How to choose a dive centre in Kenya is a very important process for a diver or potential diver. There are a few operators claiming to be dive centres / diving instructors, yet lacking the qualifications or equipment quality and having no monitoring of their activities. It really breaks our hearts and worries the bejesus out of us when we hear reports from people who have been taken in by these perpetrators. As such we have decided to write a guide to selecting a safe operation to dive with.
What Should I look for When I am Trying to Choose a Dive Centre?
1. When you choose a dive centre, ensure that the dive professionals that are working with you are renewed with a recognised training organisation. They should be able to show you a dive card / digital that displays their name, photo, certification number (which you can verify through PADI or SSI dive apps) and that they are renewed as a dive professional for that year.
2. Check that the dive centre you choose is registered with a training organisation such as PADI or SSI. This can be done by going to the dive centre locator on the PADI website or the Dive SSI app. Dive centres that are registered with training organisations are required to keep up standards regarding equipment, professionals on staff and courses offered and are regularly monitored by the training organisation.
3. Check the dive centre level. When you choose a dive centre, if you are looking for specific training there are only certain dive centres that can offer it. This can be found using the dive centre locators on the training organisations. A guide to the different levels of PADI dive centre can be seen here. Seeing this goes a long way to seeing the commitment the dive centre has to providing quality diver training and experiences.
4. Check the equipment that the dive centre will be giving you to use. A good dive centre has the latest, well-maintained and serviced equipment. This includes tanks within visual and hydrostatic test dates, serviced regulators with octopus, depth gauge and SPGs and BCDs that fit and inflate correctly. Do not go with a dive centre you suspect of using sub-standard gear as it will vastly impede your experience and constitute a serious safety risk.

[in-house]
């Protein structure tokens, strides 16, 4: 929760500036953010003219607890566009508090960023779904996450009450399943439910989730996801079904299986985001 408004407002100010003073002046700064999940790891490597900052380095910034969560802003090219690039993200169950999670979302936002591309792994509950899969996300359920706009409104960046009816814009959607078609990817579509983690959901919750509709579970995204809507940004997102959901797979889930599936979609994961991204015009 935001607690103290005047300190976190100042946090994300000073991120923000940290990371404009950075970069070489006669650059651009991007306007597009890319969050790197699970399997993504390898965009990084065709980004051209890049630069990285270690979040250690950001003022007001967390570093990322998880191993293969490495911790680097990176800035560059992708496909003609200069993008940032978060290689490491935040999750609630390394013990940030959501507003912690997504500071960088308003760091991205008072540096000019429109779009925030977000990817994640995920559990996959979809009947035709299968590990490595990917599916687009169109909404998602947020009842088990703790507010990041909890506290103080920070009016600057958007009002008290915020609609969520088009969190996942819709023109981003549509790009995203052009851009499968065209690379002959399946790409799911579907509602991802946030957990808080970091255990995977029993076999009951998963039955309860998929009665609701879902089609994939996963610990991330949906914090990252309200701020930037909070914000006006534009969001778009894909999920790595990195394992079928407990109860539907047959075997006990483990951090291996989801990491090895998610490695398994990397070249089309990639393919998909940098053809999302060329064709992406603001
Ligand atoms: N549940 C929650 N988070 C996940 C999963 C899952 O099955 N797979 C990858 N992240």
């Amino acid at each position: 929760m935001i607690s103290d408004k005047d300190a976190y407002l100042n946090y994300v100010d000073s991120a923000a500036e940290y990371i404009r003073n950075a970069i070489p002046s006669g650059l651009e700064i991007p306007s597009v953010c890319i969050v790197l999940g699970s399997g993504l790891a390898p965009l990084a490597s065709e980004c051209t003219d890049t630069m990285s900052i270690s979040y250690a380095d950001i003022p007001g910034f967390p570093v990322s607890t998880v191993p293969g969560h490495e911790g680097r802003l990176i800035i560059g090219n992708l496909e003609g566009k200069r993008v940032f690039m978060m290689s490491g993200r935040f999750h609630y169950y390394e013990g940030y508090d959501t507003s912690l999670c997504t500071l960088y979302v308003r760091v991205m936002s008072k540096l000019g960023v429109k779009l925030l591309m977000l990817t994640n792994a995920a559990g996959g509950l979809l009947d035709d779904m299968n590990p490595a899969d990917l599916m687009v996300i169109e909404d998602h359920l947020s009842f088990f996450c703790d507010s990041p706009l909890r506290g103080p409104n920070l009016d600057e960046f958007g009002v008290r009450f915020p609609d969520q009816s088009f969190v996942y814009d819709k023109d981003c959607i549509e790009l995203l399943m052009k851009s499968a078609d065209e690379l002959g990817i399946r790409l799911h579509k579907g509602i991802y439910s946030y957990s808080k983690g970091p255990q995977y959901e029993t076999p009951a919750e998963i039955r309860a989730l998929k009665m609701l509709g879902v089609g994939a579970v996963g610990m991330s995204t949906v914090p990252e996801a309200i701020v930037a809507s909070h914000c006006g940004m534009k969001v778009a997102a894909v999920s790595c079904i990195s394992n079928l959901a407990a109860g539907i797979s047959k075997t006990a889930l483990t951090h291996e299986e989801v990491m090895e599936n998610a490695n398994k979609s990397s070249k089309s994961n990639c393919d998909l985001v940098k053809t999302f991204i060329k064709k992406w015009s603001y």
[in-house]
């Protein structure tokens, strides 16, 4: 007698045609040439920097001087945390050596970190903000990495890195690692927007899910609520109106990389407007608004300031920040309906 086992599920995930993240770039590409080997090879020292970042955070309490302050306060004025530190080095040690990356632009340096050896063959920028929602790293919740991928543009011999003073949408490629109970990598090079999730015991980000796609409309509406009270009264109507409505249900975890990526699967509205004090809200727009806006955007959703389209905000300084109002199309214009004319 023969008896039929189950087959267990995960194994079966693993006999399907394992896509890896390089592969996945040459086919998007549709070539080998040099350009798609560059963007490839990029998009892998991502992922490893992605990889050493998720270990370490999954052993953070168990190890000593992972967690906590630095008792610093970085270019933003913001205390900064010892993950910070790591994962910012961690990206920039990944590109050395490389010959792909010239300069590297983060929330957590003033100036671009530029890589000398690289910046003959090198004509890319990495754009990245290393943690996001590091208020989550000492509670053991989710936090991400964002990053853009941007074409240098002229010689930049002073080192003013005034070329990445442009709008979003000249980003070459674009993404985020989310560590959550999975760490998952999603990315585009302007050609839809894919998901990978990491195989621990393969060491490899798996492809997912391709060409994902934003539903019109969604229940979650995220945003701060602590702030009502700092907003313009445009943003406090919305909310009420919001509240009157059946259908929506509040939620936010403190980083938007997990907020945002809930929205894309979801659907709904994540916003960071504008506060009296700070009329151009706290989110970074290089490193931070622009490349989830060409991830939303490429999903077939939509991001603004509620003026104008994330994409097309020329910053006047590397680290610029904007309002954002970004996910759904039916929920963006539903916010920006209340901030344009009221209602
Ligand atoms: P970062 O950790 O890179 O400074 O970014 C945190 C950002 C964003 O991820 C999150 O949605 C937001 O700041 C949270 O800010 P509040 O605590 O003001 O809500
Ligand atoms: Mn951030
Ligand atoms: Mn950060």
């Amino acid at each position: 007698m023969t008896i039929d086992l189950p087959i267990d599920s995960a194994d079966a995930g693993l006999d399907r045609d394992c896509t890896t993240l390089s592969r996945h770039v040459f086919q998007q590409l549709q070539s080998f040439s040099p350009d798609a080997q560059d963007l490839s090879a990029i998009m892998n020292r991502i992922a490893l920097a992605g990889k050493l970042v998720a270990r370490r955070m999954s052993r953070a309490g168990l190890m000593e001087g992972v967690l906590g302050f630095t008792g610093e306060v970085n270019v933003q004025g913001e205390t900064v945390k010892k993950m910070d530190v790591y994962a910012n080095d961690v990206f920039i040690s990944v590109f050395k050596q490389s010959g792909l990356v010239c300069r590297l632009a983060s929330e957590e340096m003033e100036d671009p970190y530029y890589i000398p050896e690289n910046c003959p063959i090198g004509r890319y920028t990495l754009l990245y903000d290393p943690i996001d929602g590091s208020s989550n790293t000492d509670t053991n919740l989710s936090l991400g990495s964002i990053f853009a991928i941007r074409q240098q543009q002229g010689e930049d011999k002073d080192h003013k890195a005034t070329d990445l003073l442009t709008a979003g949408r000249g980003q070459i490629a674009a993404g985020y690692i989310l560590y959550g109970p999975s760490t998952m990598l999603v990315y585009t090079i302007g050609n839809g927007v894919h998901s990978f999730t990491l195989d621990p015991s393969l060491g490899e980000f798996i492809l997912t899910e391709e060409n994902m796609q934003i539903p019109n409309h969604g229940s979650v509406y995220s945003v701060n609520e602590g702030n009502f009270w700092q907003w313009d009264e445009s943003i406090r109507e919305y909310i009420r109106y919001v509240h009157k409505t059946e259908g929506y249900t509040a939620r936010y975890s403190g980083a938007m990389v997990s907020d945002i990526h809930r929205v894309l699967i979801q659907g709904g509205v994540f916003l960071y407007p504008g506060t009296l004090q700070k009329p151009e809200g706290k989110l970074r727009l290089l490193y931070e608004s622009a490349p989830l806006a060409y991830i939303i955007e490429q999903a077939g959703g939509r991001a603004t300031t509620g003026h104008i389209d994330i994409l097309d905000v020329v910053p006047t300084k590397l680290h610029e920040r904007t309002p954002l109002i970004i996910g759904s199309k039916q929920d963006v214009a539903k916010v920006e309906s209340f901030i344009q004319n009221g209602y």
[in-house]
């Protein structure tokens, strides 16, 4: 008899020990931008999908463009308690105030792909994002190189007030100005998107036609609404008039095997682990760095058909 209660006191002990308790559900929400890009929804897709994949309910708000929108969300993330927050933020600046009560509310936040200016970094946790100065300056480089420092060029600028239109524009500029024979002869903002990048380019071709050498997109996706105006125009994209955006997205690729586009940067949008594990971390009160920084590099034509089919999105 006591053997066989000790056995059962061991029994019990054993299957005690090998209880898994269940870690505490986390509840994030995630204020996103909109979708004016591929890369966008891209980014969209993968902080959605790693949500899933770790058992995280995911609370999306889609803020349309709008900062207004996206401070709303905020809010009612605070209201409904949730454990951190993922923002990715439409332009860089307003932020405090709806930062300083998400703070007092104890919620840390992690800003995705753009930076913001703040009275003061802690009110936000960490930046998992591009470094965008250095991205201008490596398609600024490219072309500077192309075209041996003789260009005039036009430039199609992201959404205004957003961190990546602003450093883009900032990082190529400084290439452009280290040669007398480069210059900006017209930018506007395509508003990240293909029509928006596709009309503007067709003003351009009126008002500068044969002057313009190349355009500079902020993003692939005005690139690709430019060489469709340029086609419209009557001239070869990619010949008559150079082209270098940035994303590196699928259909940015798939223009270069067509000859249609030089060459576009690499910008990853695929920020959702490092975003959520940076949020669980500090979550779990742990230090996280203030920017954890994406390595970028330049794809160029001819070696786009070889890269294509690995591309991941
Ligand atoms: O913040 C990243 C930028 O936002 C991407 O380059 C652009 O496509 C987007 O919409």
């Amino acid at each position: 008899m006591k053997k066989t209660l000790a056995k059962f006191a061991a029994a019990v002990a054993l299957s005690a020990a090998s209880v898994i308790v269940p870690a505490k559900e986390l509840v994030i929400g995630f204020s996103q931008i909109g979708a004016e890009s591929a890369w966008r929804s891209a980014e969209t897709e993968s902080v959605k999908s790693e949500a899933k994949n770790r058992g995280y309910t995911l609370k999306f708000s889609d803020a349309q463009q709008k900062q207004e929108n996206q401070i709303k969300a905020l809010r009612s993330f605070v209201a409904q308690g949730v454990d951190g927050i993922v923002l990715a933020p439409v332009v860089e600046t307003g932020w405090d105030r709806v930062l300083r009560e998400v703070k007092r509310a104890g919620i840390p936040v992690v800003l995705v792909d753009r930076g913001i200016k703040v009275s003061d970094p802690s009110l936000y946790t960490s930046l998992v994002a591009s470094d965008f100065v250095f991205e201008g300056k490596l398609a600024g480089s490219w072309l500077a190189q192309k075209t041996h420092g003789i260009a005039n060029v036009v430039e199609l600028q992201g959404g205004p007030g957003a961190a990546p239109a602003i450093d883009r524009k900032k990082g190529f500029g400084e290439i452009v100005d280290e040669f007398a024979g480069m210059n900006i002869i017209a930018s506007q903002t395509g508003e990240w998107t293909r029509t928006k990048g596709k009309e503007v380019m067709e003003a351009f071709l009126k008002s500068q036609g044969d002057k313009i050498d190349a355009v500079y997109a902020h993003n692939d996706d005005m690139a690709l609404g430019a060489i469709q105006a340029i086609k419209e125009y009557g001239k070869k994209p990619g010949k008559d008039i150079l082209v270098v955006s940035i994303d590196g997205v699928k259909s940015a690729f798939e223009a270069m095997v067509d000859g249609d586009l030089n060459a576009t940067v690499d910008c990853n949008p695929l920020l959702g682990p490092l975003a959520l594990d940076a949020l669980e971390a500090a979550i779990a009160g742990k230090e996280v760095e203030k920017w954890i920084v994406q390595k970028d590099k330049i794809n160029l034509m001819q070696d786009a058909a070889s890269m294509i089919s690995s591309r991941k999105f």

5. When signing up for a dive trip or a course, make sure that you check what is included. All dive courses will require you to have a NEW set of diver materials /eLearning to keep. Do not sign up for programs where the dive centre/ dive instructor offers to loan you materials for a cheaper price. This is not allowed under any major training agency standards and could result in your certification not being able to be processed. As a point in fact all PADI eLearning programs include the cost of the certification as part of the eLearning, so if eLearning is included there shouldn’t be any extra certification costs. For dive trips ask if equipment included and if so what items of equipment and are there any extra costs.
6. Ask what dive sites you will be going to and whether they will be boat or shore dives. While it is sometimes necessary to go to dive sites which are more easily accessible based on safety, if you are booking in for multiple dive trips, check that they don’t go to the same dive site every day and that you will get a varied and exciting dive schedule. Also check that they follow agency guidelines for depth limitations. A dive centre who will take someone who is not qualified, deeper than they should go without being on a course is breaking agency standards. Be careful.
Remember dive centres cost their diving programs and courses according to their costs and expenses to make the fairest price they can. If someone is offering diving programs for vastly lower prices than others you should question whether all of the above questions are being answered satisfactorily. If you follow the above guidelines you can choose a dive centre in Kenya very easily and have a great diving experience in one of diving’s best kept secrets. It is a cliche to say but in a majority of cases you get what you pay for. Do you really want to go cheap and sub-standard on what is essentially life-support equipment? Keep diving safe and enjoyable. We look forward to welcoming you to diving in Kenya.